Edith McKinnon was a technical writer for the Department of Defense in 1953 when she and her husband decided to escape the noise, pollution and crowds of Washington and move to small farmhouse on 10 acres in Great Falls.

Now, like so many other elderly people living on fixed incomes in Northern Virginia, McKinnon's dream house is anything but on the day her property tax bill arrives.

"When I moved here, it was in the boondocks. Now it's the place to be," said McKinnon, 83. The increased desirability is reflected in her tax bill: $94 in 1953, $5,900 this year.

Then McKinnon learned of a little-known provision in state law that enabled her to lower the assessed value of her land by promising not to develop it.

Two weeks ago, the Fairfax County Tax Assessor's Office handed her a new bill that cut her property taxes by $949.

Board of Supervisors Chairman Audrey Moore, one of several people who advised McKinnon of the tax relief plan, says she believes that many other Fairfax residents could benefit from it, too, and has asked county staff to develop a program to encourage participation.

"If homeowners are willing to keep their land undeveloped, we can reduce their real estate taxes," Moore said in a statement.

Other officials are not as optimistic but said the idea deserves study.

Thus far, only two people -- McKinnon and state Sen. Clive L. DuVal 2d, who owns 50 acres in McLean -- have taken advantage of the law, according to county officials.

It is unclear how much land one needs to own to be eligible for the tax break: one land-use lawyer said it was up to the Board of Supervisors, which must approve the so-called "open space easement" before the county assessor decides whether to reduce the tax bill.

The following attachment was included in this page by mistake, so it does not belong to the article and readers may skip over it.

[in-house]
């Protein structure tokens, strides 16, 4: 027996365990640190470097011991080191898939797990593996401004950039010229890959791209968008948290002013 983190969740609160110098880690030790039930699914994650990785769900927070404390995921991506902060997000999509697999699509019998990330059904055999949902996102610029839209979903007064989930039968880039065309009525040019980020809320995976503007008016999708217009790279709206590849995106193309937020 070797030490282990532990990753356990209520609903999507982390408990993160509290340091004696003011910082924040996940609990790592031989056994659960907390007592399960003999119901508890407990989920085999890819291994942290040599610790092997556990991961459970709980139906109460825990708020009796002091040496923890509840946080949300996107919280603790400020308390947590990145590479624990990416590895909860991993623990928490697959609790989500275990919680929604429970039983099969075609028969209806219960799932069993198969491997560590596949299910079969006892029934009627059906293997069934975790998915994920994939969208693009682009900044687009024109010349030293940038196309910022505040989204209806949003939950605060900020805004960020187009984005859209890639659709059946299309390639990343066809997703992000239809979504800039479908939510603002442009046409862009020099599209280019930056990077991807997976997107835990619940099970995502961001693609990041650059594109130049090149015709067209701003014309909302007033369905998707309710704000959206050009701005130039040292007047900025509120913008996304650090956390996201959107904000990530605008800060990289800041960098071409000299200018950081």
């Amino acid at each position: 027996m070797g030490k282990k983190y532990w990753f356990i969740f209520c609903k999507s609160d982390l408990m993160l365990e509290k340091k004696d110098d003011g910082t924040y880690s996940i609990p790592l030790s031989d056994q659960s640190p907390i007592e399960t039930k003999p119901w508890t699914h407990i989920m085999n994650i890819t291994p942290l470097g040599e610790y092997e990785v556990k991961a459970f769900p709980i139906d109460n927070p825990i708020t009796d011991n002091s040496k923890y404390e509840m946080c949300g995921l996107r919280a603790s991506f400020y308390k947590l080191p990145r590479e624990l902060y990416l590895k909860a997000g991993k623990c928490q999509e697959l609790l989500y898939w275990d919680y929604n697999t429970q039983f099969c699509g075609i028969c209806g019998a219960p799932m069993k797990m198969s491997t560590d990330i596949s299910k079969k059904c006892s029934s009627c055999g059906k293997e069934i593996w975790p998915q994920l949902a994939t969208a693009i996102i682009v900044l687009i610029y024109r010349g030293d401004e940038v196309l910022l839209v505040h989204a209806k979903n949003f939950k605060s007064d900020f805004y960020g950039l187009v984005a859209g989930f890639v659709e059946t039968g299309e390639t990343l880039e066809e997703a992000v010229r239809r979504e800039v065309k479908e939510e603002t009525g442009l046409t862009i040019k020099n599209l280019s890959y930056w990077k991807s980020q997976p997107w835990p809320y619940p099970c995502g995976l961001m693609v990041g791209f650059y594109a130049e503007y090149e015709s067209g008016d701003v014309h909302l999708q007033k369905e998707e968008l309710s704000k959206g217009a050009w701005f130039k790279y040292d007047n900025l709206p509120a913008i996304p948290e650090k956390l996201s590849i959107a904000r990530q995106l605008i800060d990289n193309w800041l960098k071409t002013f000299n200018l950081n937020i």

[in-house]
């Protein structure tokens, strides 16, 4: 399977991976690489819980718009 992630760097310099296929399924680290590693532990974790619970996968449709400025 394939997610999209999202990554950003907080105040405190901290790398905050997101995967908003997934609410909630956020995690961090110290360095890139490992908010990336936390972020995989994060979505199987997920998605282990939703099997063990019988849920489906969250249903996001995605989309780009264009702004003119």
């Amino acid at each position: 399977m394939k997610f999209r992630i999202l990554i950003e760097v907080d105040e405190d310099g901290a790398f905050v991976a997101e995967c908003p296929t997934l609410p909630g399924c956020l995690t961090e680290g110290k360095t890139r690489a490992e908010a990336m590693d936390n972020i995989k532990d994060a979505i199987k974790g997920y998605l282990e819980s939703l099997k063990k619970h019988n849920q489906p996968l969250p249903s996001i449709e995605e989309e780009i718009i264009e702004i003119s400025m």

A county staff report in April said each case would be looked at individually and cautioned that agreeing not to develop a parcel "does not necessarily reduce the value of the property."

Most landowners would need a lawyer to draft the agreement not to develop their property, according to Minerva Andrews, a lawyer who assisted McKinnon. Andrews said she did not charge her friend for the service, but that the legal bill would have totaled at least $1,850.

The law used by McKinnon and DuVal is similar to a state law that provides tax relief for landowners with more than 25 acres who agree to preserve their property for agricultural uses.

In Virginia, real estate taxes are based on a property's market value, and one of the key considerations in determining how much a parcel is worth is whether it can be developed to a denser use.

For instance, a family may live in a house on 20 acres, with no thought of developing the property. Nonetheless, if the land is zoned for one house per acre, the property is assessed based on that higher value.

Using the law as McKinnon did, the family can sign an agreement, which becomes part of the property deed, not to develop the parcel for at least five years, thus lowering the land's value and the family's tax bill.